Were the Super Bowl advertisements a Super failure?

Sunday night’s Super Bowl match up was an incredible battle with constant momentum shifts and a nail biting finish.  It will should be remembered as one of the best Super Bowls ever.   It’s a good thing the game was great because the ads were awful.  $206,000,000 worth and most of it wasted.  You would think the clients of these “great” advertising agencies would demand more for their money.  We’re talking $3 million for the media time alone.  This does not account for production and talent costs.  So, what did the advertisers get for their 3 million? In my opinion, not much in terms of ROI or in terms of entertainment for that matter.

What’s the point of advertising again?

Consider this…What one commercial inspired you to take action to either research or buy one of the advertised products.  Notice I said buy.  That is the point of advertising, is it not?  I only remember two ads that followed basic advertising principles.  I’ll get to these ads in a bit, but first I want to explain why most of the Super Bowl ads have become “costs” rather than corporate investments.

“The Super Bowl has become a talent contest for creative agencies”

First off,  a Super Bowl ad is a very risky proposition regardless of the agency/client strategy going in.  Sinking that kind of money into a 30 second spot is highly risky.  The main reason why these ads fail though is because Madison Avenue has turned the Super Bowl into a creative talent contest to see which agency can create the most talked about spot for the forthcoming work week.  Have they forgotten that the primary purpose for these ads (Super Bowl or otherwise) is to create sales or at the very least to build brand preference?

“People don’t buy from clowns.”

I’m trying to remember, was the ad with the Moose head hanging out of the office wall for CareerBuilder.com or Monster.com?  Oh yeah, that one ad with the guys in the office talking to the snow globe/crystal ball was hilarious…which company was that for again?  Even if you remember the company running these ads, what was their message to you?  What was their offer? What was the call to action?  Why should I buy what they are trying to sell?  The provided me no reason why I should buy their product.  When advertisers have to resort to humor for my attention, it tells me there is little to no benefit of me actually using the product. If there is a benefit, please tell me what it is and don’t make me guess.

Advertising great David Ogilvy said it best,

Be well-mannered, but don’t be a clown. People don’t buy from bad-mannered salesmen, and research has shown that they don’t buy from bad-mannered advertisements. It’s easier to sell people with a friendly handshake than by hitting them over the head with a hammer. You should try to charm the consumer into buying your product. This doesn’t mean that your advertisements should be cute or comic. People don’t buy from clowns.”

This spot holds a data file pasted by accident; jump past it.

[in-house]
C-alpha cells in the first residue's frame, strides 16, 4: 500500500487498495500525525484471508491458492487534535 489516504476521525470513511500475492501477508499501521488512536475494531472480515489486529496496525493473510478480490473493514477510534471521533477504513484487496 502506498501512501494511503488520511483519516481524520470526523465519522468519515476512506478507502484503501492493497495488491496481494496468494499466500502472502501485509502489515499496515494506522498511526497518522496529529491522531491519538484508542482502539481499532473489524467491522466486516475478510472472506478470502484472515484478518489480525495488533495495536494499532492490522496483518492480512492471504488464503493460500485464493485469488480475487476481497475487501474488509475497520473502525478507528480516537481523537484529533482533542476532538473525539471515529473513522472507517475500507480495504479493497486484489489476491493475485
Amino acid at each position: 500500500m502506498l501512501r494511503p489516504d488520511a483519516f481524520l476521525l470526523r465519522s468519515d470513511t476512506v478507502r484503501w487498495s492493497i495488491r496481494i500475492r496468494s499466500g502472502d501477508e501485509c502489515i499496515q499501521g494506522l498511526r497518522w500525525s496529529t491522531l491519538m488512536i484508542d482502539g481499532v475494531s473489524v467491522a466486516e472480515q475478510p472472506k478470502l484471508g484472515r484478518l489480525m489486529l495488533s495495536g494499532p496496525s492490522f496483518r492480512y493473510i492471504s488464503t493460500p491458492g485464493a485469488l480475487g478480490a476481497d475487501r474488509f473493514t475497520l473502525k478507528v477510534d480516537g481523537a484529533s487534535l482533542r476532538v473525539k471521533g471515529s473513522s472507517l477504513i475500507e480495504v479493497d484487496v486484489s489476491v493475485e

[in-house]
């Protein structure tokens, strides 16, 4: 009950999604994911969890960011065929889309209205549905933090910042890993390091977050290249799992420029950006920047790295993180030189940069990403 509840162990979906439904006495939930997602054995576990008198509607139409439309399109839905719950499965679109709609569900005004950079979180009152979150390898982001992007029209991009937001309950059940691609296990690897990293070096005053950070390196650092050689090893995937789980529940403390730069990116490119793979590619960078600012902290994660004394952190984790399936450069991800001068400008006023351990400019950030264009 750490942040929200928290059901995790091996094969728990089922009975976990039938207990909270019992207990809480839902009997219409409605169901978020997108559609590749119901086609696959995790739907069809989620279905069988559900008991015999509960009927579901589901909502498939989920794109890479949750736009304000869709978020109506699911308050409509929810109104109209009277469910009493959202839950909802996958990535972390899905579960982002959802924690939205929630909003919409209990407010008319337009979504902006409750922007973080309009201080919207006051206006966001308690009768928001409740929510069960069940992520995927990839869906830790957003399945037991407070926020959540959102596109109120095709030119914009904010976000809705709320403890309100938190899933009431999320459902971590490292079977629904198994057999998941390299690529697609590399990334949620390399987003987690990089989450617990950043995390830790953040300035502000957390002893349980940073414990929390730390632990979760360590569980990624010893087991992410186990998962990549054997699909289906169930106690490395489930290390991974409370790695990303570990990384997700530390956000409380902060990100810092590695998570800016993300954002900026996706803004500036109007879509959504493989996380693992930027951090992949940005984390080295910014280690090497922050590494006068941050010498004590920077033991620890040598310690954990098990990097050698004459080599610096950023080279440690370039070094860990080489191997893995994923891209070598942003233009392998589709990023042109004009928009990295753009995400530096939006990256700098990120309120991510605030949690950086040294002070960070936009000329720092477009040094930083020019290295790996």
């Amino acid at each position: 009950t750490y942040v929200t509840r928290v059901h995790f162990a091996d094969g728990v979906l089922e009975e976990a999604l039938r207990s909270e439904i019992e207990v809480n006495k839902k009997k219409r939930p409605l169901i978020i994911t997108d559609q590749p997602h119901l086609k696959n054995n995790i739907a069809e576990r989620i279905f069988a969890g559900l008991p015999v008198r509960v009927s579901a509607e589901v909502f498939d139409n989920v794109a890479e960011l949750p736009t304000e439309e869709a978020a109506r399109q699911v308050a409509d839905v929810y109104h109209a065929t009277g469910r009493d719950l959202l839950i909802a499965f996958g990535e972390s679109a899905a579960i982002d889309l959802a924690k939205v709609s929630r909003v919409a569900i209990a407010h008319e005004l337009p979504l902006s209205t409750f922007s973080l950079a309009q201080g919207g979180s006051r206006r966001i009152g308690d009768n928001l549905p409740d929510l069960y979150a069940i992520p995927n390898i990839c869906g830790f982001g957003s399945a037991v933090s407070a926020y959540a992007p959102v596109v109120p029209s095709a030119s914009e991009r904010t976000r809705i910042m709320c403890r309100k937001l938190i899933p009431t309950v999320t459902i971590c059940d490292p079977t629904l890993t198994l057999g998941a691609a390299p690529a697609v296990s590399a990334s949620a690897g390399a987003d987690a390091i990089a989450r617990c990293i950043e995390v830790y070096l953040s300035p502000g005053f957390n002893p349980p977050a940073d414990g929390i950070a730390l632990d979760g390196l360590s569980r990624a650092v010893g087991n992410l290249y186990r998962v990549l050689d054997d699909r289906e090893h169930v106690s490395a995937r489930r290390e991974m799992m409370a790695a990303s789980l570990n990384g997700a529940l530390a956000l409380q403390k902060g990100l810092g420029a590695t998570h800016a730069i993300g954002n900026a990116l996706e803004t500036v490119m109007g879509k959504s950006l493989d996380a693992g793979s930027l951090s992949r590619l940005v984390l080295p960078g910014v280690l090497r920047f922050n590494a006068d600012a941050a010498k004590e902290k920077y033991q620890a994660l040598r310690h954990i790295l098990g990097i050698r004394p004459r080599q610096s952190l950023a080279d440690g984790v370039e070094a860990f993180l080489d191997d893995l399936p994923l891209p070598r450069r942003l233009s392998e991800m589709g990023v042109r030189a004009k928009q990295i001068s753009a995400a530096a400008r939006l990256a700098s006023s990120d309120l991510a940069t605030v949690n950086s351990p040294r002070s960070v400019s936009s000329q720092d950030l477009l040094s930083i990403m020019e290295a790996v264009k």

I remember only 2 ads in which the advertisers were able to pull a real measurable result from their 3+ million investment. By measurable result I do not simply mean a good “recall score”.  To me a real measurable result means the client can precisely tell how many people took action on account of the offer in the advertisement.   Even pointing out the two ads that did accomplish this, I must say that I doubt they will see a profit based on the offers.

“Your ads should include a valuable offer.”

The first ad that comes to mind is Denny’s free “Grandslam Breakfast”  offer.  It made me want to go to Denny’s – at least on Tuesday for the free breakfast.  If I was in charge of creating that ad, I would have  replaced the humorous intro and used more of an emotional appeal.  Maybe something along the lines of “Fresh Start” as we try to rebound out of our hard economic times.  This approach may have created some sense of allegiance to the breakfast chain. Trying to say they have a “serious”  or “grown up” breakfast doesn’t work.  If your menu has pictures on it, it’s hard for me to consider your breakfast “grown up”.

The other ad, which I did not like and found slightly offensive, was for GoDaddy.com.  They put an offer out, although a scummy one, to their apparent demographic and asked the “prospect” to take action by going to their site.  This “ad” is still a very loose example of what I think advertising should be.  I highly doubt the people racing to their computers with hopes of seeing Danica Patrick naked were actually interested in buying a domain name.  The offer is supposed to attract potential customers, not perverts and horny 13 year olds.

In summary, I think the organization that got the most benefit from the Super Bowl was P.E.T.A. They are lucky that their ad did not even run.   Not only did they save $3 million dollars, they actually benefited by their ad being “too saucy” for television. I saw the ad and I can tell you that there is no reason it should have been banned.   However, P.E.T.A. capitalized on the decision because instead of showing a 30 second clip to a half interested audience, they were able to show an extended video to a captivated audience.  The extended video played on the website, although hard to watch, delivers the real message they want you to see and hear.

What was your favorite Super Bowl ad?

I shared my thoughts and feelings and now I am interested to hear yours.  What ads were your favorites and why?  Are there any products you want to buy that you did not before the big game?  And most importantly, did you get your free Grand Slam from Denny’s?